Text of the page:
Study Shows No Significant Evidence for the Efficacy of Herbal, Dietary Weight Loss Supplements

Skylar Kenney, Assistant Editor

An analysis of randomized placebo-controlled trials suggests that the use of herbal and dietary supplements for weight loss cannot be justified based on the available evidence. Presented at the European Congress on Obesity, the analysis includes data from 121 trials with nearly 10,000 adult participants.

The findings indicate that although some herbal and dietary supplements show statistically greater weight loss than placebo, it is not enough to benefit health, according to the study authors. Further, the investigators call for more research into their long-term safety of these supplements.

“Over-the-counter herbal and dietary supplements promoted for weight loss are increasingly popular, but unlike pharmaceutical drugs, clinical evidence for their safety and effectiveness is not required before they hit the market”, said dietitian Erica Bessell, PhD candidate at the University of Sydney, in a press release. “Our rigorous assessment of the best available evidence finds that there is insufficient evidence to recommend these supplements for weight loss. Even though most supplements appear safe for short term consumption, they are not going to provide weight loss that is clinically meaningful.”

The researchers did a systematic review of 54 randomized trials comparing the effect of herbal supplements to placebo on weight loss up to August 2018, followed by a systematic review up to December 2019 of 67 randomized trials. Of the 14 supplements analyzed, only 4 resulted in a statistically significant increase in weight loss, and none resulted in clinically significant weight loss (5.5 lbs or greater).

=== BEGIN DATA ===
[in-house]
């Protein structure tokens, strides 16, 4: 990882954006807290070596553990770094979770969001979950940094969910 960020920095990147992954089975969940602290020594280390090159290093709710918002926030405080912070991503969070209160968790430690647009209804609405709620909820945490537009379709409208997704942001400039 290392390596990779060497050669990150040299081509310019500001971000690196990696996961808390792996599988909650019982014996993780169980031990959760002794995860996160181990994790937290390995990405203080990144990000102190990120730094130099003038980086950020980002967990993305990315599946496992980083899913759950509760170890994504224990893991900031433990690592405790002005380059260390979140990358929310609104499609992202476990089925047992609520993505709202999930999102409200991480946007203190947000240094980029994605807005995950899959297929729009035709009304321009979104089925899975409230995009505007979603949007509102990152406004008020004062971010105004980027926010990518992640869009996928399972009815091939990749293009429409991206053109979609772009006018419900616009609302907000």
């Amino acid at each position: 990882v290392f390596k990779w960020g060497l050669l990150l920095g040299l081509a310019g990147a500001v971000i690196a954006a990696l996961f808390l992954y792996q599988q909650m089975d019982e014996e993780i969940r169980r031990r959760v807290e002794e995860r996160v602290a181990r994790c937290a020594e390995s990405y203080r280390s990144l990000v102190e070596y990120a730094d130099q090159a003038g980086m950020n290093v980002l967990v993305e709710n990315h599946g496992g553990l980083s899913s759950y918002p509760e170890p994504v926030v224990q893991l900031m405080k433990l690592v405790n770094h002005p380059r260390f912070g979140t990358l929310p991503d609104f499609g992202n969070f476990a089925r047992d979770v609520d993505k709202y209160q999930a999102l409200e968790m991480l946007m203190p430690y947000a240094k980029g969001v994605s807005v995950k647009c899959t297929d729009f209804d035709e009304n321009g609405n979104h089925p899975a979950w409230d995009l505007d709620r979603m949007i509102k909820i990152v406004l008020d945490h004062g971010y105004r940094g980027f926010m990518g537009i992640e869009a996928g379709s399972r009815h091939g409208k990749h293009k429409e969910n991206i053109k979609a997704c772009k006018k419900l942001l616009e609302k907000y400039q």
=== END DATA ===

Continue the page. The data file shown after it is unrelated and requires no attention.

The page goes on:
Some dietary supplements, including modified cellulose—plant fibre that expands in the stomach to induce a feeling of fullness—and blood orange juice extract, showed promising results. However, these were only investigated in 1 trial and more evidence is required before recommending them for weight loss, according to the study authors.

“Herbal and dietary supplements might seem like a quick-fix solution to weight problems, but people need to be aware of how little we actually know about them,” Bessell said, in the press release. “Very few high-quality studies have been done on some supplements with little data on long-term effectiveness. What's more, many trials are small and poorly designed, and some don't report on the composition of the supplements being investigated. The tremendous growth in the industry and popularity of these products underscores the urgency for conducting larger, more rigorous studies to have reasonable assurance of their safety and effectiveness for weight loss.”

REFERENCE

Most comprehensive studies to date find 'insufficient evidence' to support herbal and dietary supplements for weight loss [news release]. EurekAlert; May 8, 2021. Accessed May 10, 2021. https://www.eurekalert.org/pub_releases/2021-05/eaft-mcs050621.php